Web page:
David Storrar Meldrum.

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of liberty he has had the misfortune to come into conflict
with the police.


No account of Dutch university life is complete that
does not mention the Corps, in which these scattered
and freedom- loving students, otherwise united under no
authority, are in a manner held together. There is a
Students' Corps in each University, and all of them have
very much the same constitution. At the head of the
Corps, to administer its affairs and attend to all its
interests, is a Senate or College, composed of a rector,
a secretary, and three members, elected annually, gener-
ally from among the students of four years' standing.
A member of the Corps is entitled to be elected to the
Corps Club and to any of its various social and sports
societies. The Corps, in fact, is the heart and spring of
student life.

The novice, or " green," has to endure for three or
four weeks a severe test of his spirit The first thing he
does is to leave his name with the Senate, after which he
starts upon a round of calls upon the members of the
Corps. The reception accorded him is of a kind less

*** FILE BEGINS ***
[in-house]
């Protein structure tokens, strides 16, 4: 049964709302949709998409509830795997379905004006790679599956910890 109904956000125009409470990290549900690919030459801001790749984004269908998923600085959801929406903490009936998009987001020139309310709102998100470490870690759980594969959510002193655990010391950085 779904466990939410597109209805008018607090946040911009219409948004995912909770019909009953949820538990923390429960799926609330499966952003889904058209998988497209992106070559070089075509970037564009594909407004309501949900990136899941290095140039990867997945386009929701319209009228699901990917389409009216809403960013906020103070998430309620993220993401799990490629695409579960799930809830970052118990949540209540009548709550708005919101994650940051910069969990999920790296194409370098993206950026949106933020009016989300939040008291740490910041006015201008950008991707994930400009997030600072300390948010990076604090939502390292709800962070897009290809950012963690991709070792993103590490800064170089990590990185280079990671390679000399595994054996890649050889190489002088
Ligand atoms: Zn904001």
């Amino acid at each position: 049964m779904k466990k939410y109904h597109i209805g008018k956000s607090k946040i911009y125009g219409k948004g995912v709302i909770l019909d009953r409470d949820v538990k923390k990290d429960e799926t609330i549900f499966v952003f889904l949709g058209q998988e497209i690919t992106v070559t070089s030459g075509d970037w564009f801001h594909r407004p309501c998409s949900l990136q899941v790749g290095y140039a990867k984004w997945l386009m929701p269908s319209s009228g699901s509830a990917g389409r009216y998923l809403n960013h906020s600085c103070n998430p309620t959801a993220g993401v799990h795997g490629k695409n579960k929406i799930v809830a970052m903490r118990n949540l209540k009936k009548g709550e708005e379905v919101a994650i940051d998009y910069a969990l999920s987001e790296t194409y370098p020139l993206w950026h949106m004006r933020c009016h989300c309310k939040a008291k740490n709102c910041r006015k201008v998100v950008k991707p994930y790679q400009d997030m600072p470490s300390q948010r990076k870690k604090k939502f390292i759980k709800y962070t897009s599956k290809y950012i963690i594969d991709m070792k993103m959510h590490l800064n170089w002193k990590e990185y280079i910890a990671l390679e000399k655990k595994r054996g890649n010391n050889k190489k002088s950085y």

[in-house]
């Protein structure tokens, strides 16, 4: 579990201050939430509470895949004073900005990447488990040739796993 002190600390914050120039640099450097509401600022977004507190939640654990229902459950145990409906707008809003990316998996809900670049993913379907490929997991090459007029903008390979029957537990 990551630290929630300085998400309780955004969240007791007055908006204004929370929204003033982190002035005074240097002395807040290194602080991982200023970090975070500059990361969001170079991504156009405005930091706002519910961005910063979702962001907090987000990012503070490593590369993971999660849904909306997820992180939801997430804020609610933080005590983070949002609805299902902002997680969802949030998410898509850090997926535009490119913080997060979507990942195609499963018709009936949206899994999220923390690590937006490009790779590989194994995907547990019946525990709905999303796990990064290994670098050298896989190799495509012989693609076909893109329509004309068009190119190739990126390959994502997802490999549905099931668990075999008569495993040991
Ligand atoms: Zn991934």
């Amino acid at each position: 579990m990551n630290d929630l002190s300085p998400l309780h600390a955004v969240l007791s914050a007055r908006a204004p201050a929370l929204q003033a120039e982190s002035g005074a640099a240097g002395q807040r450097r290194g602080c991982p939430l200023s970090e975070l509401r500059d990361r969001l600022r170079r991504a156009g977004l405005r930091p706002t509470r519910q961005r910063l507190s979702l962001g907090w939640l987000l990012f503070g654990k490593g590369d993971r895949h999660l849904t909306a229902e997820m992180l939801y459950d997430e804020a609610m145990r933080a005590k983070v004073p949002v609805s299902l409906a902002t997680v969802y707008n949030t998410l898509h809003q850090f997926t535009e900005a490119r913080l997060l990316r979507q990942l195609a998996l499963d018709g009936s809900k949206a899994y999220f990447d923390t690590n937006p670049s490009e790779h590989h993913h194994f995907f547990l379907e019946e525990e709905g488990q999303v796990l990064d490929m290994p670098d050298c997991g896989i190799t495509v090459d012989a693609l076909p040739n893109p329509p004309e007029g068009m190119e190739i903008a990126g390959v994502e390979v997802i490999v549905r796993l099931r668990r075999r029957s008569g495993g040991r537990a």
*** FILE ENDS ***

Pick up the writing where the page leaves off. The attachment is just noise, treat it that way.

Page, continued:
agreeable to himself than to his entertainer, who discovers
a painstaking interest in all his doings, in his religious
views, his morals, his scholarship, the various members
of his family. Before the interview ends, the " green "
has to get a signature to his visiting-book, which is
examined by the Senate once a week.

From early morning until ten at night he is at the
beck and call of any member of the Corps who may be
feeling in need of a little entertainment, and with the
best grace he can muster he has to submit to any usage,
howsoever insulting, so long as it falls short of physical
constraint It is a bad time for molly-coddles and
bumptious fellows. In this common discipline, however,
the " greens " of each year are united in an informal
body, with certain rights which are jealously preserved.
One of them is the sanctity of their social meetings, from



which any old member who invades them is expelled
by officials whose title of uitsmyters is exactly translated
by " chuckers-out." When the novitiate is ended the
" greens " are formally installed by the Rector in all
the privileges of membership at a special meeting of the
Corps ; and they too, of course, drive through the streets
decked in the colours of their Faculty, and hold a feast
of fraternisation at the club.

Every fifth year each University in Holland cele-
brates its foundation by a week of feasting, a mode
characteristically Dutch. It is a time for the meeting of
old friends ; and on the first night the members of each